That’s why it is important to acknowledge that the CIO, CMIO, CNIO, clinical informatics, and health IT staff need to focus on more than just what’s inside the EMR. The processes and tools outside the EMR are just as important as the ones inside the EMR. If they don’t have influence over those tools and processes outside the EMR, they cannot align expectations with EMR configurations, and user satisfaction and productivity will drop.
As it’s often been said, clinical Informatics technically has nothing to do with technology. It is more about information architecture, the processes external to the EMR, and how they impact the configurations inside the medical record. The same work would apply in a hospital with a paper record — but, as we know, paper is more forgiving about workflow inconsistencies, so the need for an infrastructure is not as great. (Metaphorically, paper is like building with marshmallows, and EMRs are like building with bricks.)
So as a CMIO, about half of my work is managing expectations and configurations inside the EMR, and half of it is working on these sorts of external infrastructure enhancements.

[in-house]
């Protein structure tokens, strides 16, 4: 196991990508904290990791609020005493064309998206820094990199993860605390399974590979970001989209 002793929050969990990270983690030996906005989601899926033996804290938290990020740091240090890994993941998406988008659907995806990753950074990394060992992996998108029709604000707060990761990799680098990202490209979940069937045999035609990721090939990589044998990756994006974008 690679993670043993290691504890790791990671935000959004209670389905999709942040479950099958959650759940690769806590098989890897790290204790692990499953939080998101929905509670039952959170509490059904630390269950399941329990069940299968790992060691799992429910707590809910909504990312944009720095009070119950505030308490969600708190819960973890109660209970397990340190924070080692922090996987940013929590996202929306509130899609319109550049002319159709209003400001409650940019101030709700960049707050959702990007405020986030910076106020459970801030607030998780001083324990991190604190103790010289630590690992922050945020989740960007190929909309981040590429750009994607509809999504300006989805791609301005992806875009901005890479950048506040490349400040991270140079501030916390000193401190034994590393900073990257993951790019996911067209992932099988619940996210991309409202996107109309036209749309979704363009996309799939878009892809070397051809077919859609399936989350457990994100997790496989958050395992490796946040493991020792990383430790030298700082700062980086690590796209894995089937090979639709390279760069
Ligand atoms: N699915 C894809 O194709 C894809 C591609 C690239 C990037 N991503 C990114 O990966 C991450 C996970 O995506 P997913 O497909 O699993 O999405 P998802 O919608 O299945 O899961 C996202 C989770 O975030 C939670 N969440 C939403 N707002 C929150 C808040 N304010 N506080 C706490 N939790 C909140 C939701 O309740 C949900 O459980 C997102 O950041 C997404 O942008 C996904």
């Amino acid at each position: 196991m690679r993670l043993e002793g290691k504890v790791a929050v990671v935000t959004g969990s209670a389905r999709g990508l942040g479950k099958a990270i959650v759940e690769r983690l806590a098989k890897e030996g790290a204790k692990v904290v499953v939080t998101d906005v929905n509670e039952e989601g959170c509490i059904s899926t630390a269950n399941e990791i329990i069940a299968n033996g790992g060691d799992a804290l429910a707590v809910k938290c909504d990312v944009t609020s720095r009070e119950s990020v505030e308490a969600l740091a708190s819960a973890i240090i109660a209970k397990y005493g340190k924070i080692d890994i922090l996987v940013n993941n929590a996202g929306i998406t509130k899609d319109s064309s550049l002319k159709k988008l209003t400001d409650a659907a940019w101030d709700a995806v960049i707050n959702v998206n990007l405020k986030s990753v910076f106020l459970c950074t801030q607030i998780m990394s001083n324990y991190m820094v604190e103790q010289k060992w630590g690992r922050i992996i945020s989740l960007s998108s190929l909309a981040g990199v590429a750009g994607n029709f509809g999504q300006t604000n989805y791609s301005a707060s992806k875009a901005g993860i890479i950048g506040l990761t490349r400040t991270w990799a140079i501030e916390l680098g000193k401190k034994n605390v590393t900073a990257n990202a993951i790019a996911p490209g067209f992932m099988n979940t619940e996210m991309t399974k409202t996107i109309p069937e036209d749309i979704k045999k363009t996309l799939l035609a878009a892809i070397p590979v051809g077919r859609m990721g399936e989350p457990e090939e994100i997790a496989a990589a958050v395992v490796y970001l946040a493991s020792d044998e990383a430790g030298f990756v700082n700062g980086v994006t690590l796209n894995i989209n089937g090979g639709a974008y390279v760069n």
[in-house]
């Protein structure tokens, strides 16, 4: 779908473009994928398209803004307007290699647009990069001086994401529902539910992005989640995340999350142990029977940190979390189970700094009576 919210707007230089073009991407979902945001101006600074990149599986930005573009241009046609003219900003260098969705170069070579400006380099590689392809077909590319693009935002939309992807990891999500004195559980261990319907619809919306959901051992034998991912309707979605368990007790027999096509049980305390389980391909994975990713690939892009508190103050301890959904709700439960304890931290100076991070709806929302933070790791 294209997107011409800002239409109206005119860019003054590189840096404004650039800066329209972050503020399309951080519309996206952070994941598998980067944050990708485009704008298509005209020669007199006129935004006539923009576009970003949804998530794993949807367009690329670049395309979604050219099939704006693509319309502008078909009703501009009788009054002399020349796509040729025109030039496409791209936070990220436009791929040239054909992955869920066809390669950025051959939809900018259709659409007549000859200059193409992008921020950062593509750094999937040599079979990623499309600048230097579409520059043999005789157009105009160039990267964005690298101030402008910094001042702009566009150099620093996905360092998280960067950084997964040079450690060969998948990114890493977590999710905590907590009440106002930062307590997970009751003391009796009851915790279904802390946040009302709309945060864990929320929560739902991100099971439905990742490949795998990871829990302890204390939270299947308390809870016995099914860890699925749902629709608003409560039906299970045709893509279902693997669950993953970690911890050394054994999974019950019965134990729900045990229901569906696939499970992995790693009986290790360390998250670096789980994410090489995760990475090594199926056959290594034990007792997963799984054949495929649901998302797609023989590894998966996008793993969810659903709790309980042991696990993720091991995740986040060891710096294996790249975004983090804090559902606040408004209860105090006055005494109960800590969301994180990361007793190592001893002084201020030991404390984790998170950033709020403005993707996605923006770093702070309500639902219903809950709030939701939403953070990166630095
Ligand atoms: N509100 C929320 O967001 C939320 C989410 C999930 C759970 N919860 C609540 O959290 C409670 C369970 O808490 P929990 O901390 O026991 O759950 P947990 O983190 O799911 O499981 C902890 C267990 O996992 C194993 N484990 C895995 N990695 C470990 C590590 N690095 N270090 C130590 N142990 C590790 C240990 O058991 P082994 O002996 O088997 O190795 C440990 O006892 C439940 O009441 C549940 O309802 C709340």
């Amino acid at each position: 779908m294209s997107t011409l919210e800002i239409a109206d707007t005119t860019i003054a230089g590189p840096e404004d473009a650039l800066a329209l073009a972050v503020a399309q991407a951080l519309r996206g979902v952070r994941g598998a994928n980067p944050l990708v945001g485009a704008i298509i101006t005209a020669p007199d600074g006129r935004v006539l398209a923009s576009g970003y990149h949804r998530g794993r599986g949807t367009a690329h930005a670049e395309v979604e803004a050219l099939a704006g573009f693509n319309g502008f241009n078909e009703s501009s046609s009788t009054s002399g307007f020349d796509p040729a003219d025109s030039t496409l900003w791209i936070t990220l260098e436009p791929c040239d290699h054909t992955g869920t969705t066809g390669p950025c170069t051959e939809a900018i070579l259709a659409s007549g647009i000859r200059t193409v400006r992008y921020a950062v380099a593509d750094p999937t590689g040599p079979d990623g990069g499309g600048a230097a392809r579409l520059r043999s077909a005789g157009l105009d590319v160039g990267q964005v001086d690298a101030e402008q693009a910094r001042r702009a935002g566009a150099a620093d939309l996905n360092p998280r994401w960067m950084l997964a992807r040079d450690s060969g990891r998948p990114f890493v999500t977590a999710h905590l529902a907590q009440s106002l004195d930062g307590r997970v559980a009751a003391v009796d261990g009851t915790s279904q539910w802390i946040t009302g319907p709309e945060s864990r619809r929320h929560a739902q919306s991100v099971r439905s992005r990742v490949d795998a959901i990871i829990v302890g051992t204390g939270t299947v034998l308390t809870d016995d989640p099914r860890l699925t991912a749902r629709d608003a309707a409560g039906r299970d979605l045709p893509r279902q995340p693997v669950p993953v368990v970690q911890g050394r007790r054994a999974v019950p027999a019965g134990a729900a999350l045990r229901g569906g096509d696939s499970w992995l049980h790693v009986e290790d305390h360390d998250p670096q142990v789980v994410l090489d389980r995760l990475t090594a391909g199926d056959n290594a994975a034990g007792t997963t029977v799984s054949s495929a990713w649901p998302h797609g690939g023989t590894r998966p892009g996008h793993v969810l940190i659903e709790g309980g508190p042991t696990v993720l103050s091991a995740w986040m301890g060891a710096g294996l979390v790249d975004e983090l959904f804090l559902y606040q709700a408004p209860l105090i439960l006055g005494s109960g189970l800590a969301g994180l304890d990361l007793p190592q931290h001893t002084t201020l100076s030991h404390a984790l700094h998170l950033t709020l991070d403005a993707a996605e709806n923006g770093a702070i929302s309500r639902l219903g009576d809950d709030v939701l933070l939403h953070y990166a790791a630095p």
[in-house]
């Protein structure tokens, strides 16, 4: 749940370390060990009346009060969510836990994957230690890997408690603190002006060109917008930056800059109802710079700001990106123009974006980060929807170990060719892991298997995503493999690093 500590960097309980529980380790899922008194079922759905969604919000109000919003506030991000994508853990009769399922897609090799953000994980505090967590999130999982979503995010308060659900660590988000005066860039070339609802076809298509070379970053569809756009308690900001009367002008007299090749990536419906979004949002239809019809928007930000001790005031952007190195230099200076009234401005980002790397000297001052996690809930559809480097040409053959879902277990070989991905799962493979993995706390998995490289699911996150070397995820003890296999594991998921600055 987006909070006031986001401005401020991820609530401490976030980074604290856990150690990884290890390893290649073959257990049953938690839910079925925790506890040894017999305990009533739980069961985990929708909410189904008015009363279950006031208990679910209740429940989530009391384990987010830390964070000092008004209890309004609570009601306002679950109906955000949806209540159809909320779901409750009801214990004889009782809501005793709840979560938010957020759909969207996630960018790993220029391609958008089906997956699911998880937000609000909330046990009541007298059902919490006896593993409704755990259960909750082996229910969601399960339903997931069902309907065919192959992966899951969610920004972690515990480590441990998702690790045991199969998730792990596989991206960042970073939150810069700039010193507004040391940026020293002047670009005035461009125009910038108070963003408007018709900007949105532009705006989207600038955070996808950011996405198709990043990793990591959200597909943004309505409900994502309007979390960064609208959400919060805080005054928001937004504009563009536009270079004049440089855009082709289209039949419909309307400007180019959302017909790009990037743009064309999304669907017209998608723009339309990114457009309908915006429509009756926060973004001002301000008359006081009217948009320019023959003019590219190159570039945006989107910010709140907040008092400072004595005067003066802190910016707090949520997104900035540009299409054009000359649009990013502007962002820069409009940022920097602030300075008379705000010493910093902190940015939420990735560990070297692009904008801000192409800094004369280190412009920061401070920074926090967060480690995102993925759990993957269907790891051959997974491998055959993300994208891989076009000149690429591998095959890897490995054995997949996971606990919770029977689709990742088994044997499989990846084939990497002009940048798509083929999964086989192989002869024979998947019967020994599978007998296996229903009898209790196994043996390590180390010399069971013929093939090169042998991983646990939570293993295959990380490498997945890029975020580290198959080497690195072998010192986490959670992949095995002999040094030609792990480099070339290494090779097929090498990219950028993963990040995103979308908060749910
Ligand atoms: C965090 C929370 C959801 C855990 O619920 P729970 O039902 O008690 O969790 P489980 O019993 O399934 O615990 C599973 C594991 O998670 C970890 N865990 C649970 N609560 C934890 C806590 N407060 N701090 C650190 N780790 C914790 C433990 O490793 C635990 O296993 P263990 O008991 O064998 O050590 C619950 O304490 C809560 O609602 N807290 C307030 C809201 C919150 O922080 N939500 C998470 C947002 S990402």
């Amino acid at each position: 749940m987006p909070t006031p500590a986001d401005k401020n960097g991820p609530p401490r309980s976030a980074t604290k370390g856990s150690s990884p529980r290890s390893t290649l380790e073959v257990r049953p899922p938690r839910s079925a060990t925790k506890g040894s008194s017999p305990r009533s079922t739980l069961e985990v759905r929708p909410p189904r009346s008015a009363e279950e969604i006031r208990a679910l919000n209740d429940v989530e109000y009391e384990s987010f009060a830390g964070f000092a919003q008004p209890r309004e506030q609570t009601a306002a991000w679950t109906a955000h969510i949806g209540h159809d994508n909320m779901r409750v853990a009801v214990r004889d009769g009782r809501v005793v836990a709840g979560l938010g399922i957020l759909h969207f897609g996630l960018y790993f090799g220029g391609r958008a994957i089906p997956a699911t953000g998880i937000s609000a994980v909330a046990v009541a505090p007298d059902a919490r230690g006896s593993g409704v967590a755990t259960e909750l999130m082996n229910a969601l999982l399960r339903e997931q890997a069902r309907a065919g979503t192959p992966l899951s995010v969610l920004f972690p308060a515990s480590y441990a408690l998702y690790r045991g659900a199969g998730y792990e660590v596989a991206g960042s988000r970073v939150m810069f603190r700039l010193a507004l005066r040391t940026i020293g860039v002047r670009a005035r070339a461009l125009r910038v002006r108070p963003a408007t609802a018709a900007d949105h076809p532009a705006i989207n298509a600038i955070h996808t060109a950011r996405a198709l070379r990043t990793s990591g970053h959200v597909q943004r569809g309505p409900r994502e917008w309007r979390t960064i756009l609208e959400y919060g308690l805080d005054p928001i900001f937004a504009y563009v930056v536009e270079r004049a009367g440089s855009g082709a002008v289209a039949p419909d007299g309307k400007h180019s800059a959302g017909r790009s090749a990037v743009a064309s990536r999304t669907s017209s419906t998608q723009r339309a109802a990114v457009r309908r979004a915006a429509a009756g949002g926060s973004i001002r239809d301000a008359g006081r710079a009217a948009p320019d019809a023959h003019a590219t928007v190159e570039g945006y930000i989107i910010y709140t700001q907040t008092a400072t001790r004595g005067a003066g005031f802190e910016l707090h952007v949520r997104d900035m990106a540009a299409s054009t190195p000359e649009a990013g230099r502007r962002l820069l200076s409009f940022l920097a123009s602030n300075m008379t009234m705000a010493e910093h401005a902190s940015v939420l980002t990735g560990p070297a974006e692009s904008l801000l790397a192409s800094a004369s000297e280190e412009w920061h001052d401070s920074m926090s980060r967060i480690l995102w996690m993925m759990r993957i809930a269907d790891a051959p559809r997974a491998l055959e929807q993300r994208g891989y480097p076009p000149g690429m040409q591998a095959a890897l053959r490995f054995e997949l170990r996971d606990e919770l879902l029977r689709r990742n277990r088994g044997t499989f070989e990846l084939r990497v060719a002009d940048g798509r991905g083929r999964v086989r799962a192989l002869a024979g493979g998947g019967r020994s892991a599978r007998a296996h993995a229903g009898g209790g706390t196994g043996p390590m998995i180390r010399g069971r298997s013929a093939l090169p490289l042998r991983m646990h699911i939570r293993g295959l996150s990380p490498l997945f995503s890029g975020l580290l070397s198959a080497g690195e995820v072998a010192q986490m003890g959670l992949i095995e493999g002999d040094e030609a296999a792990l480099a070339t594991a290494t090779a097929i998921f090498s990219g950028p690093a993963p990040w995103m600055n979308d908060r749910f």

If having this infrastructure in place helps prevent ’fire-fighting’ (E.g. Frustrated users, slow projects, unanticipated outcomes, workflow inconsistencies, rebuilds, etc.), then the simple strategic initiative needs to come from a gradual focus on fire prevention strategies (e.g. building this infrastructure).
It can be hard to do this when resources are tight, but it starts with strategic planning. Below is a sample strategy for building an EMR infrastructure:
- Next 6 months: Spend 4 hours a week on infrastructure enhancements (‘fire-prevention’ strategies).
- 6-12 months: Spend 8 hours a week on infrastructure enhancements (‘fire-prevention’ strategies).
- 12-18 months: Spend 12 hours a week on infrastructure enhancements (‘fire-prevention’ strategies).
Alternatively, if you have additional resources available, it could be helpful to have a separate team to focus only on developing infrastructure, so that your internal resources are not disrupted from the routine day-to-day activities needed to keep your system operational.
Either way, I believe fire prevention is always more cost-effective than fire-fighting, and will help you to better realize the potential benefits of your EMR. I hope this can serve as a guide for developing a strategy for stabilization and optimization. Remember, half of the work is inside your EMR, and half of it is outside.